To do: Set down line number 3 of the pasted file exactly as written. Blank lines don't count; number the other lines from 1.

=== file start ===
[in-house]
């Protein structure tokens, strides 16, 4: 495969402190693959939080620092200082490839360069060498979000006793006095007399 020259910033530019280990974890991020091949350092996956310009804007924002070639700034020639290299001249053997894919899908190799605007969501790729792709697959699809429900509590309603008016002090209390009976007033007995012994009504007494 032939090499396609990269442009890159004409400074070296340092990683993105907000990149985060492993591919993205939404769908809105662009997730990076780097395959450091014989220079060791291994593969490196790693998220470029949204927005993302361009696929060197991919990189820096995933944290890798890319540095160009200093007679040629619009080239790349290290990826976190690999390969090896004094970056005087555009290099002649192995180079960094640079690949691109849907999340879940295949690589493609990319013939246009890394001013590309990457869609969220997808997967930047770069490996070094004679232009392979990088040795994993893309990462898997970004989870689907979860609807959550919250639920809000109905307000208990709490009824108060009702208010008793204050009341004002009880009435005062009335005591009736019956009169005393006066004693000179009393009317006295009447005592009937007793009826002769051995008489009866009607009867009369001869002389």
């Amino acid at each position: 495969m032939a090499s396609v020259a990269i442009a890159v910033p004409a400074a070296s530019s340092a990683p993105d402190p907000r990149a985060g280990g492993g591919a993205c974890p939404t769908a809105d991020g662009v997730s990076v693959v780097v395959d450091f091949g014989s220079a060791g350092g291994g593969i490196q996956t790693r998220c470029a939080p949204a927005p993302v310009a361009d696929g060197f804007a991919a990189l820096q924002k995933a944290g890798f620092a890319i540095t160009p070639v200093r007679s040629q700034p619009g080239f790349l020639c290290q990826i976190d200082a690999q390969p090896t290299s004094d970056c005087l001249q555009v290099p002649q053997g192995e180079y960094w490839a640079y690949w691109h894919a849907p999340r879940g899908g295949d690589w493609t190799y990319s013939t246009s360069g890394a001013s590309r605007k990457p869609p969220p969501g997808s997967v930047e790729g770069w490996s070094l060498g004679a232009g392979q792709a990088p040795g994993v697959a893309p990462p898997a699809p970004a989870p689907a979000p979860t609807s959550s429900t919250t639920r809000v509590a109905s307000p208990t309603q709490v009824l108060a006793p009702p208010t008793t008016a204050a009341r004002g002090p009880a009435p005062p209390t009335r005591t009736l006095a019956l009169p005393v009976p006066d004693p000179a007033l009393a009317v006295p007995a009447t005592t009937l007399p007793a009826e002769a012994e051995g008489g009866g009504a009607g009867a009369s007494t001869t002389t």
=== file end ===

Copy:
């Amino acid at each position: 495969m032939a090499s396609v020259a990269i442009a890159v910033p004409a400074a070296s530019s340092a990683p993105d402190p907000r990149a985060g280990g492993g591919a993205c974890p939404t769908a809105d991020g662009v997730s990076v693959v780097v395959d450091f091949g014989s220079a060791g350092g291994g593969i490196q996956t790693r998220c470029a939080p949204a927005p993302v310009a361009d696929g060197f804007a991919a990189l820096q924002k995933a944290g890798f620092a890319i540095t160009p070639v200093r007679s040629q700034p619009g080239f790349l020639c290290q990826i976190d200082a690999q390969p090896t290299s004094d970056c005087l001249q555009v290099p002649q053997g192995e180079y960094w490839a640079y690949w691109h894919a849907p999340r879940g899908g295949d690589w493609t190799y990319s013939t246009s360069g890394a001013s590309r605007k990457p869609p969220p969501g997808s997967v930047e790729g770069w490996s070094l060498g004679a232009g392979q792709a990088p040795g994993v697959a893309p990462p898997a699809p970004a989870p689907a979000p979860t609807s959550s429900t919250t639920r809000v509590a109905s307000p208990t309603q709490v009824l108060a006793p009702p208010t008793t008016a204050a009341r004002g002090p009880a009435p005062p209390t009335r005591t009736l006095a019956l009169p005393v009976p006066d004693p000179a007033l009393a009317v006295p007995a009447t005592t009937l007399p007793a009826e002769a012994e051995g008489g009866g009504a009607g009867a009369s007494t001869t002389t």